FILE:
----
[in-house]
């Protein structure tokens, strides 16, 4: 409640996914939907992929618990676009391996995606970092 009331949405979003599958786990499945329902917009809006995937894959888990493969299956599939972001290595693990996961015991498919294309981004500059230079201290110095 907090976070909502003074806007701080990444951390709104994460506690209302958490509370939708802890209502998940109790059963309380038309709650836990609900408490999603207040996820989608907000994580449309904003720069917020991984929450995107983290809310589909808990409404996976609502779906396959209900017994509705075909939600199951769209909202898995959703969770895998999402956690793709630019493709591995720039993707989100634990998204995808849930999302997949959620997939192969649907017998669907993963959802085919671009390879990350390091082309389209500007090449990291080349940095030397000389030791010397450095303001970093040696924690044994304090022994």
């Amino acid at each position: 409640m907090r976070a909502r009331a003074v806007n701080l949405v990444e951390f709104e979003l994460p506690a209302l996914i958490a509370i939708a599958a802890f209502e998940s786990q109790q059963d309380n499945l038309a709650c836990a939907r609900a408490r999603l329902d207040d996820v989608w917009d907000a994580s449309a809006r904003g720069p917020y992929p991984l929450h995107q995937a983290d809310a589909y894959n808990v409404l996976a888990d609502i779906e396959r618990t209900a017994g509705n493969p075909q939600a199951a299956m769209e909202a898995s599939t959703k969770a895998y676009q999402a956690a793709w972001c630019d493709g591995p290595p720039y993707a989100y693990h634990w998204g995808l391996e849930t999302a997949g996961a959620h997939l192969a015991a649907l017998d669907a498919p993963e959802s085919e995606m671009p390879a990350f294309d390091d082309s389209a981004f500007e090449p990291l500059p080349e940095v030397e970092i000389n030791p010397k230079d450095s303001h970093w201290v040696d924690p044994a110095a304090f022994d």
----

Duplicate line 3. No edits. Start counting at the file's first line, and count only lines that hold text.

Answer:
């Amino acid at each position: 409640m907090r976070a909502r009331a003074v806007n701080l949405v990444e951390f709104e979003l994460p506690a209302l996914i958490a509370i939708a599958a802890f209502e998940s786990q109790q059963d309380n499945l038309a709650c836990a939907r609900a408490r999603l329902d207040d996820v989608w917009d907000a994580s449309a809006r904003g720069p917020y992929p991984l929450h995107q995937a983290d809310a589909y894959n808990v409404l996976a888990d609502i779906e396959r618990t209900a017994g509705n493969p075909q939600a199951a299956m769209e909202a898995s599939t959703k969770a895998y676009q999402a956690a793709w972001c630019d493709g591995p290595p720039y993707a989100y693990h634990w998204g995808l391996e849930t999302a997949g996961a959620h997939l192969a015991a649907l017998d669907a498919p993963e959802s085919e995606m671009p390879a990350f294309d390091d082309s389209a981004f500007e090449p990291l500059p080349e940095v030397e970092i000389n030791p010397k230079d450095s303001h970093w201290v040696d924690p044994a110095a304090f022994d």